National Aviation Week is celebrated this year August 15-21. It’s always during week of Orville Wright’s birthday – August 19.
National Aviation Day is observed each year on August 19th. This day is dedicated by Presidential Proclamation to those who helped pioneer aviation in the United States.
Established in 1939 by President Franklin Delano Roosevelt, this holiday was issued a presidential proclamation designating the anniversary of Orville Wright’s birthday to be National Aviation Day. Born August 19, 1871, Orville Wright was still alive when the proclamation was issued and went on to live for nine more years until his death in 1948.
Two American inventors and aviation pioneers, the Wright brothers, are credited with inventing and building the world’s first successful airplane and making the first controlled powered and sustained heavier-than-air human flight on December 17, 1903.
Learn about Louisiana aviation pioneers Jimmie Wedell and Harry P. Williams who formed an air service in 1928 in Patterson when you visit the Wedell-Williams Aviation & Cypress Sawmill Museum (A Louisiana State Museum) in Patterson.
Wedell and Williams became nationally prominent during the Golden Age of Aviation. Although both men ironically perished in plane crashes, their legacy lives on in the memorabilia and planes on display in this collection.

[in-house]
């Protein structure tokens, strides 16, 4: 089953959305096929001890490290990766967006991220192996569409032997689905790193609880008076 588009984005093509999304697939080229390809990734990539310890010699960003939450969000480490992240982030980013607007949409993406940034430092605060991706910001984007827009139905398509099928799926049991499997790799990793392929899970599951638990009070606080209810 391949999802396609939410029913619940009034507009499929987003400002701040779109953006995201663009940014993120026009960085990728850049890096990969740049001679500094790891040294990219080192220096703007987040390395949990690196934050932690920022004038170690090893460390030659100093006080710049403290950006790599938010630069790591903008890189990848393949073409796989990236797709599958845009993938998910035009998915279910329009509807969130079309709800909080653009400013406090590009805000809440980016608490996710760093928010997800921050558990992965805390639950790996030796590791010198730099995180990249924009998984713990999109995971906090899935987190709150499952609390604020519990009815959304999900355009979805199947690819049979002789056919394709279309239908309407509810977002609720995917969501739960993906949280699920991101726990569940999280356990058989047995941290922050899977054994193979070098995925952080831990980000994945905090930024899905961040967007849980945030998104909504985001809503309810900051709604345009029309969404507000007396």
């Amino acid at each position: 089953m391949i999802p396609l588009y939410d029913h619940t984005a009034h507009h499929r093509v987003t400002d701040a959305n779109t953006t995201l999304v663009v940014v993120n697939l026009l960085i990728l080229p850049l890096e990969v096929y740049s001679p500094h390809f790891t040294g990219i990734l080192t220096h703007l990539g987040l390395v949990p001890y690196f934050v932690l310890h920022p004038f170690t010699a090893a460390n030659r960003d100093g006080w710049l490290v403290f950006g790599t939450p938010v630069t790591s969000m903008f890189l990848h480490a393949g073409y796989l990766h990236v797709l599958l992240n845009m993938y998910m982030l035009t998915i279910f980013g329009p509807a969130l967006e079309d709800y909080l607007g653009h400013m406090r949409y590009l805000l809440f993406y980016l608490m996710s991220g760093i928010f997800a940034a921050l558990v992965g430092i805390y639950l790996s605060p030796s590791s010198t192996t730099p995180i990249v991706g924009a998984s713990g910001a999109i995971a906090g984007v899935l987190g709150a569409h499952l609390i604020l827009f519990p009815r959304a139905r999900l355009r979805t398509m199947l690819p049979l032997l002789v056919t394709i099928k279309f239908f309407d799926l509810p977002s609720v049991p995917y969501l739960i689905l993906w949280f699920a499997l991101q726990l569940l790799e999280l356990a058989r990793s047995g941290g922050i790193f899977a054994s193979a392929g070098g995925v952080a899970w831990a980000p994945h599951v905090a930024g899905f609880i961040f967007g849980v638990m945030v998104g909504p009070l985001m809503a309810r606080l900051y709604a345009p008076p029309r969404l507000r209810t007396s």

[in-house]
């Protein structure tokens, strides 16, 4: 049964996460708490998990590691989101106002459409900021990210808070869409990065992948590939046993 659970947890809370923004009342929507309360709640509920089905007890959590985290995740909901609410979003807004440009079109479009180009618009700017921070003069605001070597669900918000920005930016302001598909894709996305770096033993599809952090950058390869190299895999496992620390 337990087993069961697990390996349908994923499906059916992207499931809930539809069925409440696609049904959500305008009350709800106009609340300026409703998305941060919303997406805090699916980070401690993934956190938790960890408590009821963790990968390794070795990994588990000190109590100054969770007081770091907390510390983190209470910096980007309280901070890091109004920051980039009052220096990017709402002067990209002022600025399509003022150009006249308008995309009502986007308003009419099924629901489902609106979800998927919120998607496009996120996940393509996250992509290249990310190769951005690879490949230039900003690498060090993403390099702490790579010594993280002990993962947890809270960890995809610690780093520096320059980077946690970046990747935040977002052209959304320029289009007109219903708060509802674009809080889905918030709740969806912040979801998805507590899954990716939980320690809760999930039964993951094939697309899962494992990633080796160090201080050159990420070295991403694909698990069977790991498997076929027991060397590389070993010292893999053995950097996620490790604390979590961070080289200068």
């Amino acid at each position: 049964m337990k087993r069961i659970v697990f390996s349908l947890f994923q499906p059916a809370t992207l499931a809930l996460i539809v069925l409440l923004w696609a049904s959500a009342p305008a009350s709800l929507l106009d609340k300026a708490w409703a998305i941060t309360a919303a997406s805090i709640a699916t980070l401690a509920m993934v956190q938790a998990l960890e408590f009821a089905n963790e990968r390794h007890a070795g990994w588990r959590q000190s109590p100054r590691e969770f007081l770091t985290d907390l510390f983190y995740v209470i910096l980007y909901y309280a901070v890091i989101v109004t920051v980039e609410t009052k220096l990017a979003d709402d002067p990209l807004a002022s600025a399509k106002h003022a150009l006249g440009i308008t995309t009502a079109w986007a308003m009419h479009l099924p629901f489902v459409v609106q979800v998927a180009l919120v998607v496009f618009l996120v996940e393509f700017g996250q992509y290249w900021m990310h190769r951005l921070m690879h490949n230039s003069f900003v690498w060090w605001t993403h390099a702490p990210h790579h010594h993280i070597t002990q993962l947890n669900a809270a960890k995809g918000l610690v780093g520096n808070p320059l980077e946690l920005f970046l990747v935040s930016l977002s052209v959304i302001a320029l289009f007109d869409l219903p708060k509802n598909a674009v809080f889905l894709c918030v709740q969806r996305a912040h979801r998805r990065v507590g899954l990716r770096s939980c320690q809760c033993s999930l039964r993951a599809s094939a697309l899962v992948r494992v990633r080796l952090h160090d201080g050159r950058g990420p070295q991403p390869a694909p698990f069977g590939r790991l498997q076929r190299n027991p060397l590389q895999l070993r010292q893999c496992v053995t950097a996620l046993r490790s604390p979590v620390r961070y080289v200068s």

State of the art displays include numerous aircraft and 1930s air racing trophies and memorabilia. The David J. Felterman Theater features and exciting air racing film that visually and kinesthetically transports you to the 1932 Cleveland National Air Races.
While there, visit the twinned cypress sawmill collection that documents the history of the cypress lumber collection in Louisiana. Lumber became the state’s first significant manufacturing industry, and Patterson once was home to the largest cypress sawmill in the world.
Want more? The Plantation Photographs of Robert Tebbs exhibition runs for a year at the Patterson museum beginning August 25.
In 1926, with New Orleans architect and preservationist Richard Koch as a guide, Tebbs photographed nearly 100 Louisiana plantations, including well-known sites like Whitney, Belle Grove, Oakley, Rosedown, Oak Alley, Brame, Labatut, Shadows-on-the-Teche, Waverly, Ellerslie, Parlange, Belmont, Goodwood, the Cottage, Chretien Point, Uncle Sam, Bagatelle, Ashland-Belle Helene, Houmas House/Burnside, Madewood, Rene Beaureguard, Calumet, Hurst-Stauffer and Rienzi.
The exhibition features 43 gelatin silver prints documenting plantation architectural styles from the 18th and 19th centuries.
Because Tebbs also sought out more obscure or modest properties, he provided a comprehensive record of Louisiana plantation architectural styles.
Tebbs died in 1945 and in 1956 his widow, Jeanne Tebbs, sold the complete collection of 332 Louisiana plantation prints and negatives to the Louisiana State Museum.
Cost of admission? Free. Value? Priceless.